Well we completed the first day of the redo of the top coat. It went much better this time. I think we are on the regular to a successful completion. But:

  • We vowed to put it on THIN this time. Our target was to paint half the boat with one quart of paint. It covered 3/4 instead of 1/2.
  • We vowed to go slower this time to avoid errors due to haste. We went too slow. The poor life of this two part paint is 2-3 hours, minus 30 minutes wait before starting. It took us 4.5 hours to finish. At the end the paint started acting funny. By the time I realized that the paint was hardening in the can, some of it was already on the boat. I had to scramble with rags and thinner to wipe off the last 6 square feet.
SO, tomorrow THIN (but not quite so thin), and SLOW (but not quite so slow). Sigh.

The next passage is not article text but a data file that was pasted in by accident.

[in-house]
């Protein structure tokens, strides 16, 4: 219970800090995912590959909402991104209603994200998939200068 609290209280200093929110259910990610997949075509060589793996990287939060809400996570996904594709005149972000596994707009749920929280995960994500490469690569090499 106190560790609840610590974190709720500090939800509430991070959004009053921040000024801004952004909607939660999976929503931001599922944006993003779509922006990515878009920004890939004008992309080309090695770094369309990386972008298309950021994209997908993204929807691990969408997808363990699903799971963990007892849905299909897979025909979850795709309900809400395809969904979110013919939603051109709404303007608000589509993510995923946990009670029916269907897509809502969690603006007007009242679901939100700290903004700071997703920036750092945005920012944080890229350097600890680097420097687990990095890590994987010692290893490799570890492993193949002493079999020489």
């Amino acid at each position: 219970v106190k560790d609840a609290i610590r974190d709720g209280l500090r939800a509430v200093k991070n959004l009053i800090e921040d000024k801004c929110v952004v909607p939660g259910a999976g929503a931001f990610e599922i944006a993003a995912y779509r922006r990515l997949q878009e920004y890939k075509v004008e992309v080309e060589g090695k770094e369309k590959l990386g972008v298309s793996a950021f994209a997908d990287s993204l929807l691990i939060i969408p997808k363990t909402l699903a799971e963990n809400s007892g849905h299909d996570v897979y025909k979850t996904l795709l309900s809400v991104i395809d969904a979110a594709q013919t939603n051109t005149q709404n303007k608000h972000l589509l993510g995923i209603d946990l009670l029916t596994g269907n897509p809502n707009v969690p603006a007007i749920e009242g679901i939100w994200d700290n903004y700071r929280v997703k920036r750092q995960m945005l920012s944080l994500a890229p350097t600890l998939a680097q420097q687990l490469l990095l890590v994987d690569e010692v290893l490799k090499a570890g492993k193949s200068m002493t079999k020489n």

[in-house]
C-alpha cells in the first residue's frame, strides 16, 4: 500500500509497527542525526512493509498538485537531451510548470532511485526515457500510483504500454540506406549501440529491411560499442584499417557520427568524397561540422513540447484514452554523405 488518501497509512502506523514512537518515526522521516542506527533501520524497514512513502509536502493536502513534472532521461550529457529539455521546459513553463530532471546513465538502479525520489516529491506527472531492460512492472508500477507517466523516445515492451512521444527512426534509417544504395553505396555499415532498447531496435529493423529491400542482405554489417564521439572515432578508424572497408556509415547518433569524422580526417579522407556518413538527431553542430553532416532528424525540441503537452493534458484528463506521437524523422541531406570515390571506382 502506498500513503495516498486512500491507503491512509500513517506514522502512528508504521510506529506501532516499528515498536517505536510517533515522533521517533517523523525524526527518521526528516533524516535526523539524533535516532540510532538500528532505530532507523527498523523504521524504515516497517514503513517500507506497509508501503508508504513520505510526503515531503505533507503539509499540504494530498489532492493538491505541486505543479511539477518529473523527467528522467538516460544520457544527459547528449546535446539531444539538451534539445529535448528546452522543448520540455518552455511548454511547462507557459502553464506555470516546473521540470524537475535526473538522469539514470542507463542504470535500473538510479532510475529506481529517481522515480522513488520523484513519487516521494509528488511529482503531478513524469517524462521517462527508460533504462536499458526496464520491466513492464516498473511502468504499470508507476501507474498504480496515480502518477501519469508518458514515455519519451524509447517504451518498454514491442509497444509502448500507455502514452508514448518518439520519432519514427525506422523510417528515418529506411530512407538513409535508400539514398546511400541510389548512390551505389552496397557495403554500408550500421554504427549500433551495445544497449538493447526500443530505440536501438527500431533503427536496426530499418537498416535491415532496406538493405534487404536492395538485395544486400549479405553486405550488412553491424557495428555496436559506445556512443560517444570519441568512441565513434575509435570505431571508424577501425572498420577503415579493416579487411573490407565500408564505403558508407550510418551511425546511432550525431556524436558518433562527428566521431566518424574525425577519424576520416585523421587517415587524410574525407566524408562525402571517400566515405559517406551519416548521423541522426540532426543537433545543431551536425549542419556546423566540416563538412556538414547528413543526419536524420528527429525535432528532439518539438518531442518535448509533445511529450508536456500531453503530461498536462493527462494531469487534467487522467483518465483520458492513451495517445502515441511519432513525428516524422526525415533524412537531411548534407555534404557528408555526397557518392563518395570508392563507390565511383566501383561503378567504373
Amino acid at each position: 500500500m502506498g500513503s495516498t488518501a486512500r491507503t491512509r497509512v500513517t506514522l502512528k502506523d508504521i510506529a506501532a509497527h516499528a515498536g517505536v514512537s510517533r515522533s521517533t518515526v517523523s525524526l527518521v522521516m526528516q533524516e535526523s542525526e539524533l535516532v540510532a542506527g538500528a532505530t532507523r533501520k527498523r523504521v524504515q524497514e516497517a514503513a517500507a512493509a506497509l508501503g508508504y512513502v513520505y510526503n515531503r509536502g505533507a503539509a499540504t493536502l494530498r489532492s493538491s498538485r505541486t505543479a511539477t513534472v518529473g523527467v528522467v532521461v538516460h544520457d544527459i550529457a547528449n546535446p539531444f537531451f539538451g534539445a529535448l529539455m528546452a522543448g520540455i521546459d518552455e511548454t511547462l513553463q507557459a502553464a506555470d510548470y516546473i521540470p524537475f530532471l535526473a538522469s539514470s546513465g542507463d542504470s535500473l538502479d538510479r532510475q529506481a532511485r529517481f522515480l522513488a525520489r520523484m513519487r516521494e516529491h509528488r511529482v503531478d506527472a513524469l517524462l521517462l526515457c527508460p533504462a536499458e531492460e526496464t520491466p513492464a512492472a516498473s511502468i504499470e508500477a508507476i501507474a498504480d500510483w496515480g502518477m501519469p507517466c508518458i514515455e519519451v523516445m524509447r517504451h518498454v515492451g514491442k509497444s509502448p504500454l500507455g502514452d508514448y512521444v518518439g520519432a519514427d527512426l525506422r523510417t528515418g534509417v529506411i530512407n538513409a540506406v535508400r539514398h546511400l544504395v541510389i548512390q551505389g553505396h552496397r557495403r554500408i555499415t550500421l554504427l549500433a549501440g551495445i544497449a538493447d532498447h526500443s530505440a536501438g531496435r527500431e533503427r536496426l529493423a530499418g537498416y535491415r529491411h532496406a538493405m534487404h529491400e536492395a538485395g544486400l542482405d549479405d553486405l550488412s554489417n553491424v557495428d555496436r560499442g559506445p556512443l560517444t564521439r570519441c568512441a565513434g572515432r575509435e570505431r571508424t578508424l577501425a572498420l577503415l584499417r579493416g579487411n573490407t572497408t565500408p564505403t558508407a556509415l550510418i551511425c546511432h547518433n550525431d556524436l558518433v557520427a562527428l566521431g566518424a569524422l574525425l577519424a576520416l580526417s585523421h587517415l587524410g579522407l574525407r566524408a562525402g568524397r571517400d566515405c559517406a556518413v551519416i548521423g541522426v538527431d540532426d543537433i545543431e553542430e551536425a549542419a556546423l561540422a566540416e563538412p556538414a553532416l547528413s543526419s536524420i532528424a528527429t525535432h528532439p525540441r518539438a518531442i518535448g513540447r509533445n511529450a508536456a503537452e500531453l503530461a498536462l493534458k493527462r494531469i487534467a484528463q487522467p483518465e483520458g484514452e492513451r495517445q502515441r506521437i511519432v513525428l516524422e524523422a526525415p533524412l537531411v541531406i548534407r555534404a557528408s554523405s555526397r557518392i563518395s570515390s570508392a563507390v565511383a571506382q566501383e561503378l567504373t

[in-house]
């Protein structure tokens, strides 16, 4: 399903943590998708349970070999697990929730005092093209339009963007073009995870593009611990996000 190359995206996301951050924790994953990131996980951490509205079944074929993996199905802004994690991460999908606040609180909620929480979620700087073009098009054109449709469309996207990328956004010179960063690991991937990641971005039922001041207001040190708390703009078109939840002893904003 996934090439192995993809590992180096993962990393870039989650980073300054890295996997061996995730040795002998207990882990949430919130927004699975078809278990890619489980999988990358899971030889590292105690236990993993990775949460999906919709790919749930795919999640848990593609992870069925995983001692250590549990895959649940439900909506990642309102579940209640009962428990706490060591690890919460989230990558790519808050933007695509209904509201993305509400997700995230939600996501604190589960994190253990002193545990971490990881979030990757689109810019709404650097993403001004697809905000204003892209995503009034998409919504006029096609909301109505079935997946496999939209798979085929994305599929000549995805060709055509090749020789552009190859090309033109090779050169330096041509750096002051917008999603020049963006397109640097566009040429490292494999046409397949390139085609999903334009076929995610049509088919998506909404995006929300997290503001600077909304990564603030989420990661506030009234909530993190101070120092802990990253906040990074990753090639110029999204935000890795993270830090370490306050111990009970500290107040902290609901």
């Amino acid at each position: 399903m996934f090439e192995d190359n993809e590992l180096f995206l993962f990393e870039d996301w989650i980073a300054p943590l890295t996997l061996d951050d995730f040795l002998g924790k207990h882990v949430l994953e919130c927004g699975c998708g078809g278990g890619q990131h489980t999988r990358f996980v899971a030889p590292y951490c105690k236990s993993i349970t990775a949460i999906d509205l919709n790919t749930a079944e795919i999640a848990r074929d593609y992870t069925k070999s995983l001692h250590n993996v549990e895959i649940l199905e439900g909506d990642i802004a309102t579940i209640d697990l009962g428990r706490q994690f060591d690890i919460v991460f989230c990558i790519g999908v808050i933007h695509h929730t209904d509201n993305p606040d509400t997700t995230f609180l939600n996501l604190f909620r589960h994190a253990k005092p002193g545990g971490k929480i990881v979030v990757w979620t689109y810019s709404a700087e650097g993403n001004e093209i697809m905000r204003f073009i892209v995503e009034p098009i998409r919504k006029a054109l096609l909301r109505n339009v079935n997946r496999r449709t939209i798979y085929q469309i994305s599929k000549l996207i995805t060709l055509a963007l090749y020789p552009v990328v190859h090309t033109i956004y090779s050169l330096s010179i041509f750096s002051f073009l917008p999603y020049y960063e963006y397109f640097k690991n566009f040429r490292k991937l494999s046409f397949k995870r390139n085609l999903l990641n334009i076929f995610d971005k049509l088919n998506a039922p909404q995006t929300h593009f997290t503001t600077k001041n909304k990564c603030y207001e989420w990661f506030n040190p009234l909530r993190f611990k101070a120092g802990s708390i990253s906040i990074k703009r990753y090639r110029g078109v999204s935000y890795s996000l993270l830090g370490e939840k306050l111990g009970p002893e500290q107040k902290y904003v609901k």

We are also having trouble with the foam roller covers from Jamestown. The say "solvent resistant core" but the foam layer bedding coming off very soon, and bits of foam start coming off with the paint. We used 5 roller covers this morning for 3/4 of one coast. I'm going to try a different brand of covers from the local Sherwin Williams paint store.


Hull Paint Project, Part 7

Placida, F L


Cruising friend Greg have me the following advice.Thanks Greg.


With a DA sander use 100 to 120 grit to sand hull (light hand)

1 For your 32' boat, 2 quarts of top coat should allow you 3 coats on the hull.

2 Mix 16 oz top coat, 8 oz brushing converter (LET STAND 30 MIN) and at least 8 oz
brushing reducer(should be slightly thicker than water)

3 Wipe down boat with acetone and tack surface.

4 Use 4" hard foam roller.

5 Coat roller with paint and roll nearly dry in pan (repeat).

6 Touch roller to paint and roll in pan only to spread paint on roller (not to dry).

6 That should give you enough paint on roller to cover 12"to 18" sheer to boot.

7 Paint should be even coat with bubbles.

8 LIGHTLY tip vertically (you are breaking bubbles not spreading paint)
Leaving the last 2 " of bubbles un-tipped. This will keep you from having a hard line.

9 Roll the next 12 to 18" and tip.